The introduction of septic tank charges under the Government’s proposed Water Services (Amendment) Bill 2011 is a discriminatory attack on rural communities, according to Donegal Fianna Fáil Senator Brian Ó Domhnaill.
Speaking in the Seanad today Senator Ó Domhnaill said: “The Government attempted to introduce this Bill under the radar last Thursday, November 3rd, with notice of its publication only give in response to a Fianna Fáil question in the Dáil.
“Under the Fine Gael/Labour plans, all householders with septic tanks and other on-site systems will have to register their systems with the relevant Local Authority. A National Register will be compiled and held by the Environmental Protection Agency (EPA).
“Householders will be required to pay a registration fee of €50. Following the initial registration, householders will be required to re-register their systems at an interval of 5 years. If they wish to appeal the findings of an initial inspection they will be charged an additional €200 and could potentially have to pay further fees of €200 for subsequent inspections. On top of all of this, they will also have to pay the full cost of any upgrade works required, which could reach €15,000 for individual houses.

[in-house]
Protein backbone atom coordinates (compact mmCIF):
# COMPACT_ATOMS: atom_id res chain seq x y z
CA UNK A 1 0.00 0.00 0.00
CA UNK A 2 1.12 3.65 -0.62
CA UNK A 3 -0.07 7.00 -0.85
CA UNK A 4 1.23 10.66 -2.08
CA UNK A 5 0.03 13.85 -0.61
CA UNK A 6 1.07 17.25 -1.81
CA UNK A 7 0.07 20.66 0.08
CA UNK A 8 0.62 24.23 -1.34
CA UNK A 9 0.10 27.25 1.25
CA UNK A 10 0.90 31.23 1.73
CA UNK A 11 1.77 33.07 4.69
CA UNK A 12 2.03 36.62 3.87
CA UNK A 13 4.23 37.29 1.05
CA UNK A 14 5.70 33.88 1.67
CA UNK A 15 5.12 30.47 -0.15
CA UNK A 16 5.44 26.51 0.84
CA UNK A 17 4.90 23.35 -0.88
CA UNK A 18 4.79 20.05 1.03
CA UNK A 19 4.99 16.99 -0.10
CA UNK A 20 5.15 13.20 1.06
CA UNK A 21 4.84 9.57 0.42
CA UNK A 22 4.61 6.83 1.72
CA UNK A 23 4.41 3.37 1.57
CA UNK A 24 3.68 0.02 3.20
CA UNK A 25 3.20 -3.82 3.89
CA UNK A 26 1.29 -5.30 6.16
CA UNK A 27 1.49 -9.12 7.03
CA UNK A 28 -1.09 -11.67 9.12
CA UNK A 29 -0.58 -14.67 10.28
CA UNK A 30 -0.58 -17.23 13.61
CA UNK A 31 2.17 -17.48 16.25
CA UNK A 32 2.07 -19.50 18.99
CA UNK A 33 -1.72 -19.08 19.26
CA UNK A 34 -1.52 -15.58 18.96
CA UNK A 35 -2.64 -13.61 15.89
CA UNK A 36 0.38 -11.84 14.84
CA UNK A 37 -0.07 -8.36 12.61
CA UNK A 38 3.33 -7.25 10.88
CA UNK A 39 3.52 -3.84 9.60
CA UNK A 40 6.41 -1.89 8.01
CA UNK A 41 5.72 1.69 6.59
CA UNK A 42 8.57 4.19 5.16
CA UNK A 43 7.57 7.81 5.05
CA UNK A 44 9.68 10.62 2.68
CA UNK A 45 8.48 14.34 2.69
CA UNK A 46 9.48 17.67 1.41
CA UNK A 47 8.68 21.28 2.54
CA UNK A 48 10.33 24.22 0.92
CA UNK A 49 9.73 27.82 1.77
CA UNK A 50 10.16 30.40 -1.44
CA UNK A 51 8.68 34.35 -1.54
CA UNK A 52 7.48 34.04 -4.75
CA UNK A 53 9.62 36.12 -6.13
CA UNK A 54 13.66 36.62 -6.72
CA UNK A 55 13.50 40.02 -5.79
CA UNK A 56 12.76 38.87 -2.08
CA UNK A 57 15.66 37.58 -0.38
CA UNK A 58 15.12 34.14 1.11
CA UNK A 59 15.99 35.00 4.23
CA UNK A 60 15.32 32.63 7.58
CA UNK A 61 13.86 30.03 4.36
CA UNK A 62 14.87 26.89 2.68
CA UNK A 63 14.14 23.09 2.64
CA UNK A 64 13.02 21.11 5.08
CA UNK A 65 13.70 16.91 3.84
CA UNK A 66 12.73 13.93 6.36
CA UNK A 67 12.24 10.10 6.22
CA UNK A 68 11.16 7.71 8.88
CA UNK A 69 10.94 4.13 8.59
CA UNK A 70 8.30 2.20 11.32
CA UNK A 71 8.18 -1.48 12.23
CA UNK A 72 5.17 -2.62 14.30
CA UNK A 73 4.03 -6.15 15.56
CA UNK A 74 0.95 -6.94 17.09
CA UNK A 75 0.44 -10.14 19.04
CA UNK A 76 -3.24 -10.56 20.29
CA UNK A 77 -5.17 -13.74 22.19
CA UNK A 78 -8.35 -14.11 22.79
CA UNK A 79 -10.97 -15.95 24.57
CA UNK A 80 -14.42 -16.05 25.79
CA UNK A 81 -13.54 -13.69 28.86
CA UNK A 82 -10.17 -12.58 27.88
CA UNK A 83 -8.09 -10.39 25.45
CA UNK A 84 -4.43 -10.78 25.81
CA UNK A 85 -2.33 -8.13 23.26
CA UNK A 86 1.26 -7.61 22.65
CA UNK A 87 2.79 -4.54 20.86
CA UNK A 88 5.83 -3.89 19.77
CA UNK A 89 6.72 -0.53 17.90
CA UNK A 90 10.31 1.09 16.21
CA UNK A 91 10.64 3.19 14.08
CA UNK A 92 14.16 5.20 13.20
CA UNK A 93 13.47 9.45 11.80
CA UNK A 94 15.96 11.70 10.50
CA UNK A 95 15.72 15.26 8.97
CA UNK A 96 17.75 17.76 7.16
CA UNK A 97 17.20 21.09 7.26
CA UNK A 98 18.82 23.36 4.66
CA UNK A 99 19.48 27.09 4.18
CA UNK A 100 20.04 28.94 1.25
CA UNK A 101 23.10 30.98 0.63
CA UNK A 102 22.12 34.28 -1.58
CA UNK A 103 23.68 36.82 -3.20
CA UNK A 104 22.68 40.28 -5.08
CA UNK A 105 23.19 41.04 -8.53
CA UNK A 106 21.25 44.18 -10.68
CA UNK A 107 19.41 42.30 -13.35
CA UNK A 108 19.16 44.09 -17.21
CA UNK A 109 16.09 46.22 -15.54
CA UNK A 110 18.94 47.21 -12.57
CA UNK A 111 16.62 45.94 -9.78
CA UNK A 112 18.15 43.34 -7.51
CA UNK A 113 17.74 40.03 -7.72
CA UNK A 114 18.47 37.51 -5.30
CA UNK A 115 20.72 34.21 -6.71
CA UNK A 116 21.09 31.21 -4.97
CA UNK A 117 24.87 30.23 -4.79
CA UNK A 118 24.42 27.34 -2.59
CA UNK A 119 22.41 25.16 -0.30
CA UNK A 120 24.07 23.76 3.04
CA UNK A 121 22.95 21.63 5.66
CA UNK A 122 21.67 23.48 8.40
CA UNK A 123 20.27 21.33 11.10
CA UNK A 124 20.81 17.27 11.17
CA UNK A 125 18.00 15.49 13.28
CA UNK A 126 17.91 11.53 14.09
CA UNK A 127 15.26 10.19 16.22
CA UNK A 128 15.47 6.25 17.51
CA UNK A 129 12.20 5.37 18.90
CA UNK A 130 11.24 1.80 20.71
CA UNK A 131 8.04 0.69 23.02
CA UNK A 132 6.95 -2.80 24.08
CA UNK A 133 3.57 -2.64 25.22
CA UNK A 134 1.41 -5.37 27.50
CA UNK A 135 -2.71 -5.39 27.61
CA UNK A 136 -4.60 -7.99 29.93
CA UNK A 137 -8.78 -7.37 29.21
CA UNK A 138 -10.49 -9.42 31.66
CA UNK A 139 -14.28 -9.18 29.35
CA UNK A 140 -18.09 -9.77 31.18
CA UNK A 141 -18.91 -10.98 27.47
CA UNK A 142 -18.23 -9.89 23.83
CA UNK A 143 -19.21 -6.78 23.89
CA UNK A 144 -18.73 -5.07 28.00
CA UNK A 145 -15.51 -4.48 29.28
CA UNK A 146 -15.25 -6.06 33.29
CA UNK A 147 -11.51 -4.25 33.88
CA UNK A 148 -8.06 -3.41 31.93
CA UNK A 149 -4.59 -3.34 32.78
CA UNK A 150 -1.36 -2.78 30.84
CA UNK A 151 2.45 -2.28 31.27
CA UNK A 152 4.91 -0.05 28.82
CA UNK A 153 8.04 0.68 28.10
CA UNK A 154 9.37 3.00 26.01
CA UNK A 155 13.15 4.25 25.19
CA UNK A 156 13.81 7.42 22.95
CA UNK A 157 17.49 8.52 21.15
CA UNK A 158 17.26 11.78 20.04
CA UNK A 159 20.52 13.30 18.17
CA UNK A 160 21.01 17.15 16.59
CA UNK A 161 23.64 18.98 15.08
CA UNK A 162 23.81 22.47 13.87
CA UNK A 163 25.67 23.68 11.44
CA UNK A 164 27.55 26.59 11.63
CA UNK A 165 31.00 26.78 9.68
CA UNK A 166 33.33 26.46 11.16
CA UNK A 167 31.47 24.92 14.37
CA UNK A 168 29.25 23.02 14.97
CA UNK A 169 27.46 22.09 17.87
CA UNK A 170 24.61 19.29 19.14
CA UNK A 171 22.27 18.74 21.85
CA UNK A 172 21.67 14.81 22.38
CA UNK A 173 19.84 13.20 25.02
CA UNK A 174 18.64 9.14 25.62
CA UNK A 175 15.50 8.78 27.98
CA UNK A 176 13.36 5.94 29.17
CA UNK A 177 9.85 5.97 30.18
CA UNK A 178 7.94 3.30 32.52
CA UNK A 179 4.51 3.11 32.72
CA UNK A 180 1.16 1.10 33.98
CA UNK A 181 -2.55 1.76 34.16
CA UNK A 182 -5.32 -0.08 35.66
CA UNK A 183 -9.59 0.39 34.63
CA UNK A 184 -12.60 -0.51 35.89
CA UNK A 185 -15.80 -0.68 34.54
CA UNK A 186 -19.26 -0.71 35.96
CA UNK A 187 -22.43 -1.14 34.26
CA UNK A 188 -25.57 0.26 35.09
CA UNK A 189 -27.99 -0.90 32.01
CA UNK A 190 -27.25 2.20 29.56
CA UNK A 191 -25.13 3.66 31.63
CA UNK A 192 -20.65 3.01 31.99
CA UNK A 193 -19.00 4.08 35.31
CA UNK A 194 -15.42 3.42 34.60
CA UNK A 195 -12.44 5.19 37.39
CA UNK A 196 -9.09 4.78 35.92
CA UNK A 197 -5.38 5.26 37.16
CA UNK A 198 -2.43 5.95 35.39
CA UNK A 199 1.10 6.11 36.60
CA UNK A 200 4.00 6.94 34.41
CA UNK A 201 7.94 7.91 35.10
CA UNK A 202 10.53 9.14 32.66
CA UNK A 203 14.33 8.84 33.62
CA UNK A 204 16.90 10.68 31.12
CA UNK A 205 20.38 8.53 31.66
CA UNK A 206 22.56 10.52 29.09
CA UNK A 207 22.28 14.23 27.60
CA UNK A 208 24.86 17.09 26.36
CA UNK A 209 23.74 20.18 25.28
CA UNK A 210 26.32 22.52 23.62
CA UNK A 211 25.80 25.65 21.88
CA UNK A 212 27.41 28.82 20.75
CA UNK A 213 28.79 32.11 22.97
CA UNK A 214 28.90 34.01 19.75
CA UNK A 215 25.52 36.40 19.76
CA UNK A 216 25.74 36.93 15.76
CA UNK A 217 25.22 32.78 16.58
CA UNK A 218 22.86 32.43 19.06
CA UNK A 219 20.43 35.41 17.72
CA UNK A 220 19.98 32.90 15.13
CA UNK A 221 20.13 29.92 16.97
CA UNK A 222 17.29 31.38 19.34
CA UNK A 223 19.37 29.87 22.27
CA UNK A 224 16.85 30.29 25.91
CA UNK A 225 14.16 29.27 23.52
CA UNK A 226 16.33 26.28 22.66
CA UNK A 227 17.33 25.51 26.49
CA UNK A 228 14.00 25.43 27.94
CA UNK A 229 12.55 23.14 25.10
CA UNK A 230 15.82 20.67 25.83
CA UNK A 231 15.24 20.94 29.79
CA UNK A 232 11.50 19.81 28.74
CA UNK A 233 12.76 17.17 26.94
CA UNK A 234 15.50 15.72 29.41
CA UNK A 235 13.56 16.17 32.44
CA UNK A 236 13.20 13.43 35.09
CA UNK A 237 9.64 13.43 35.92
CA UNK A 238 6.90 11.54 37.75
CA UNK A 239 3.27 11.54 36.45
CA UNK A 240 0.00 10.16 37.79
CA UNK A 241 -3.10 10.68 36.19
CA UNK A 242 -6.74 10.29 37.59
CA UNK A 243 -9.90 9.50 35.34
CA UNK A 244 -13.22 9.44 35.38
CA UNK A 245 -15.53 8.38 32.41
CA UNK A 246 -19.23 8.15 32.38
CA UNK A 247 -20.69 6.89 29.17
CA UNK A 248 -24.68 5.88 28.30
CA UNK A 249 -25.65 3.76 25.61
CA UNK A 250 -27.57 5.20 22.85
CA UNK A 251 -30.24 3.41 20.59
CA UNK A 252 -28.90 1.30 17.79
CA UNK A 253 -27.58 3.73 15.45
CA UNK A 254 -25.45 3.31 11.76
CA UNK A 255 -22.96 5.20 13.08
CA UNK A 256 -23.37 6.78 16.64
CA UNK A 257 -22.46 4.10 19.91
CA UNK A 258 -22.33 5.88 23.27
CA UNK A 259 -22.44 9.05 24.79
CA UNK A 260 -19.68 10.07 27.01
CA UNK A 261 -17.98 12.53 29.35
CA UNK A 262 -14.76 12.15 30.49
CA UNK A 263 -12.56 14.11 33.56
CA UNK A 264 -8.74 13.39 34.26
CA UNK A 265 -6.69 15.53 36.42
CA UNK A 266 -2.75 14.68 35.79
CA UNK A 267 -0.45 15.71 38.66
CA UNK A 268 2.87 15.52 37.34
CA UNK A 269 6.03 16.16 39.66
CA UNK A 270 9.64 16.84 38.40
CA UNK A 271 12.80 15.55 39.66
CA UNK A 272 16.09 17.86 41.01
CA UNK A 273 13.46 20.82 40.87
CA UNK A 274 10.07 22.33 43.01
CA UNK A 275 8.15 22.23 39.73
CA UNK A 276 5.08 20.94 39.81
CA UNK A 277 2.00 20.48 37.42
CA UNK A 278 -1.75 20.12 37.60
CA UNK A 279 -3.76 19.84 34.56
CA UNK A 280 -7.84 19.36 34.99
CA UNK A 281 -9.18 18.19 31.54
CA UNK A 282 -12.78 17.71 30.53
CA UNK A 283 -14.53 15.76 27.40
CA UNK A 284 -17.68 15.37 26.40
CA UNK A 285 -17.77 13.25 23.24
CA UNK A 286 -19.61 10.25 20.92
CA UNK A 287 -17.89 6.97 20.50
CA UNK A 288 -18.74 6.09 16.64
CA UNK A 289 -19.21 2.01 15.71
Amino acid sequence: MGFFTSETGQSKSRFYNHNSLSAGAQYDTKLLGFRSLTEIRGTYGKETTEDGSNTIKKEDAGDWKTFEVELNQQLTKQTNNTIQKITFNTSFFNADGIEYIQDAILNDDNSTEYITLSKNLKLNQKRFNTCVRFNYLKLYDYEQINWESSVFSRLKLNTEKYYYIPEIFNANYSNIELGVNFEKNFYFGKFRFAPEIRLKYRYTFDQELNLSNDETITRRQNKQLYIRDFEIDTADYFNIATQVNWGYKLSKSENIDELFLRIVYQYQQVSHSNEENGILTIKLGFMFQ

“Fianna Fáil is totally opposed to this Bill and will fight tooth and nail the attempts by this Government to hit rural dwellers with septic tank charges. This charge penalises people for living in rural communities with no direct access to public sewerage schemes. Public Sewerage Schemes are heavily subsidised by the taxpayer whereas to date, no assistance has been given to rural people with their effluent systems.
“I am urging Minister Hogan to explore the scenario in other jurisdictions where there is no charge associated with inspections for example in Northern Ireland and Scotland. In Scotland, all septic tanks have to be registered but the households affected do not have to pay themselves and there is no mandatory inspections while in Northern Ireland there is no mandatory inspection and the inspection costs are borne by the NI Environment Agency.”
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